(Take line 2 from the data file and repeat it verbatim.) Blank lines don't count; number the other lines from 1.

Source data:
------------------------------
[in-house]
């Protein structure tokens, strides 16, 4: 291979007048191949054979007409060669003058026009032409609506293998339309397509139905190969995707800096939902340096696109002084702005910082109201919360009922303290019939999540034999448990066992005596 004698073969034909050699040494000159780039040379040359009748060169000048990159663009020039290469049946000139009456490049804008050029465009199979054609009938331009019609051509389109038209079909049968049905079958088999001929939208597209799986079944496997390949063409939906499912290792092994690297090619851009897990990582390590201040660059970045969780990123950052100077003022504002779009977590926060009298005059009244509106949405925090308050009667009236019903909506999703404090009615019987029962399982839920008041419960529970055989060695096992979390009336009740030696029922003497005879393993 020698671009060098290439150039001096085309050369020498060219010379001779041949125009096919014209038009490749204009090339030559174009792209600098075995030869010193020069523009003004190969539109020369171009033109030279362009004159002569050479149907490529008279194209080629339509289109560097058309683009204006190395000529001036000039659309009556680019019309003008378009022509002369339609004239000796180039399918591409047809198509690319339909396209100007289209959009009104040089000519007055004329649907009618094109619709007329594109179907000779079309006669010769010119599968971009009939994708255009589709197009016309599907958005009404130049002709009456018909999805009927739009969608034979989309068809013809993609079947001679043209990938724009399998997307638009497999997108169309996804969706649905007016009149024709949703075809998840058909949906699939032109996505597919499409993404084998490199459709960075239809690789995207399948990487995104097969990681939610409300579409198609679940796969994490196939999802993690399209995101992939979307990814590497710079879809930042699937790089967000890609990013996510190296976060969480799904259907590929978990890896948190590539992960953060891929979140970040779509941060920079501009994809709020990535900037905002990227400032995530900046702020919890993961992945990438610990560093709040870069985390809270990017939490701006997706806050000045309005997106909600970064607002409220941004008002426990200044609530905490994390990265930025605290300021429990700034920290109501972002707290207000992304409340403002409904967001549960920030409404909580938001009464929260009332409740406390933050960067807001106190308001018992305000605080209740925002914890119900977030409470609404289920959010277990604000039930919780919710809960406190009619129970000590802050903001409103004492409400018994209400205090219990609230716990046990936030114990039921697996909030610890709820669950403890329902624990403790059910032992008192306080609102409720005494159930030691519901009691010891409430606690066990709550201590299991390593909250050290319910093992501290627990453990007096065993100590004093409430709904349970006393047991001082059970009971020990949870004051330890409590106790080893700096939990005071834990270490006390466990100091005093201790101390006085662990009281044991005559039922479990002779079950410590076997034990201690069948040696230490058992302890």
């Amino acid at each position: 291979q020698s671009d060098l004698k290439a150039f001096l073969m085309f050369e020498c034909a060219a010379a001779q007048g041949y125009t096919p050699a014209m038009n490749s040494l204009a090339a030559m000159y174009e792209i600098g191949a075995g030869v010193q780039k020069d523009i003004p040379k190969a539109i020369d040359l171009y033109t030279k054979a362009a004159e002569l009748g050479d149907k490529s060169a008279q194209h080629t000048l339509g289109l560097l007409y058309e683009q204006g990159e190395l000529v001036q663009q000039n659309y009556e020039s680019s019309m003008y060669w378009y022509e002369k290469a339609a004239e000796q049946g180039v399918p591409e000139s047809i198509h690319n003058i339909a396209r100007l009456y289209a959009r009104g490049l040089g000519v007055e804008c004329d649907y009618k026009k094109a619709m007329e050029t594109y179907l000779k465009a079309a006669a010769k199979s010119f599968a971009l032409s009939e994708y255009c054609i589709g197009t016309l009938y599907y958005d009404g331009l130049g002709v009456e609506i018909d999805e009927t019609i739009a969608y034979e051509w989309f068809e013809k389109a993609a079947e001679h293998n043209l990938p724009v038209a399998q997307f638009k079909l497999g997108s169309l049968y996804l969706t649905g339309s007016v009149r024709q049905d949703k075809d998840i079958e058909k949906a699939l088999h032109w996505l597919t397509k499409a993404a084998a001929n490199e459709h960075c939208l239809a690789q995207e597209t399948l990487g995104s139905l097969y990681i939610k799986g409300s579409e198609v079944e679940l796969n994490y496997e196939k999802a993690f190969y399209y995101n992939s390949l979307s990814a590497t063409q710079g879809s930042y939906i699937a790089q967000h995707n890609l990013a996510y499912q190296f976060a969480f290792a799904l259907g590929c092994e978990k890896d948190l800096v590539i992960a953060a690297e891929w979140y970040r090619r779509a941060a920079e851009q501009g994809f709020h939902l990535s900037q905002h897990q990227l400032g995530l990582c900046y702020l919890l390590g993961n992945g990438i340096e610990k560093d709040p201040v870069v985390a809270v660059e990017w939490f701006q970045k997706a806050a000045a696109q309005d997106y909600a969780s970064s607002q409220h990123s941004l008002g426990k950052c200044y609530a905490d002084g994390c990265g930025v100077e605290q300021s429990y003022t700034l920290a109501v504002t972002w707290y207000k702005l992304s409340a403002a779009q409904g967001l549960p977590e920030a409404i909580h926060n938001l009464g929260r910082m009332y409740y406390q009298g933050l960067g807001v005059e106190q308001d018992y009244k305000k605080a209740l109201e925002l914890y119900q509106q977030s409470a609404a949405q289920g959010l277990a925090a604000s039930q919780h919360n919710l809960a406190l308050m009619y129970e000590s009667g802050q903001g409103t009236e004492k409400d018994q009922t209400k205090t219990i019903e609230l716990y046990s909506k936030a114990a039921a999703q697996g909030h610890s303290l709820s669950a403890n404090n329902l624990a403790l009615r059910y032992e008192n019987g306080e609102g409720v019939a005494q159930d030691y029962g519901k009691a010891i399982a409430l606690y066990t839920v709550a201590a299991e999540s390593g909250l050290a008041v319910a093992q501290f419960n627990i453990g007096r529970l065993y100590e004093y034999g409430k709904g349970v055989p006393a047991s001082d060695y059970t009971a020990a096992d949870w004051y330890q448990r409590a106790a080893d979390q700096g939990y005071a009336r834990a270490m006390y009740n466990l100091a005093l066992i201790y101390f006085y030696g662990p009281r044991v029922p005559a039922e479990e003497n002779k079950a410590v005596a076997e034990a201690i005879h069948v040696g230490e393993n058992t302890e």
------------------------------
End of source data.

């Protein structure tokens, strides 16, 4: 291979007048191949054979007409060669003058026009032409609506293998339309397509139905190969995707800096939902340096696109002084702005910082109201919360009922303290019939999540034999448990066992005596 004698073969034909050699040494000159780039040379040359009748060169000048990159663009020039290469049946000139009456490049804008050029465009199979054609009938331009019609051509389109038209079909049968049905079958088999001929939208597209799986079944496997390949063409939906499912290792092994690297090619851009897990990582390590201040660059970045969780990123950052100077003022504002779009977590926060009298005059009244509106949405925090308050009667009236019903909506999703404090009615019987029962399982839920008041419960529970055989060695096992979390009336009740030696029922003497005879393993 020698671009060098290439150039001096085309050369020498060219010379001779041949125009096919014209038009490749204009090339030559174009792209600098075995030869010193020069523009003004190969539109020369171009033109030279362009004159002569050479149907490529008279194209080629339509289109560097058309683009204006190395000529001036000039659309009556680019019309003008378009022509002369339609004239000796180039399918591409047809198509690319339909396209100007289209959009009104040089000519007055004329649907009618094109619709007329594109179907000779079309006669010769010119599968971009009939994708255009589709197009016309599907958005009404130049002709009456018909999805009927739009969608034979989309068809013809993609079947001679043209990938724009399998997307638009497999997108169309996804969706649905007016009149024709949703075809998840058909949906699939032109996505597919499409993404084998490199459709960075239809690789995207399948990487995104097969990681939610409300579409198609679940796969994490196939999802993690399209995101992939979307990814590497710079879809930042699937790089967000890609990013996510190296976060969480799904259907590929978990890896948190590539992960953060891929979140970040779509941060920079501009994809709020990535900037905002990227400032995530900046702020919890993961992945990438610990560093709040870069985390809270990017939490701006997706806050000045309005997106909600970064607002409220941004008002426990200044609530905490994390990265930025605290300021429990700034920290109501972002707290207000992304409340403002409904967001549960920030409404909580938001009464929260009332409740406390933050960067807001106190308001018992305000605080209740925002914890119900977030409470609404289920959010277990604000039930919780919710809960406190009619129970000590802050903001409103004492409400018994209400205090219990609230716990046990936030114990039921697996909030610890709820669950403890329902624990403790059910032992008192306080609102409720005494159930030691519901009691010891409430606690066990709550201590299991390593909250050290319910093992501290627990453990007096065993100590004093409430709904349970006393047991001082059970009971020990949870004051330890409590106790080893700096939990005071834990270490006390466990100091005093201790101390006085662990009281044991005559039922479990002779079950410590076997034990201690069948040696230490058992302890």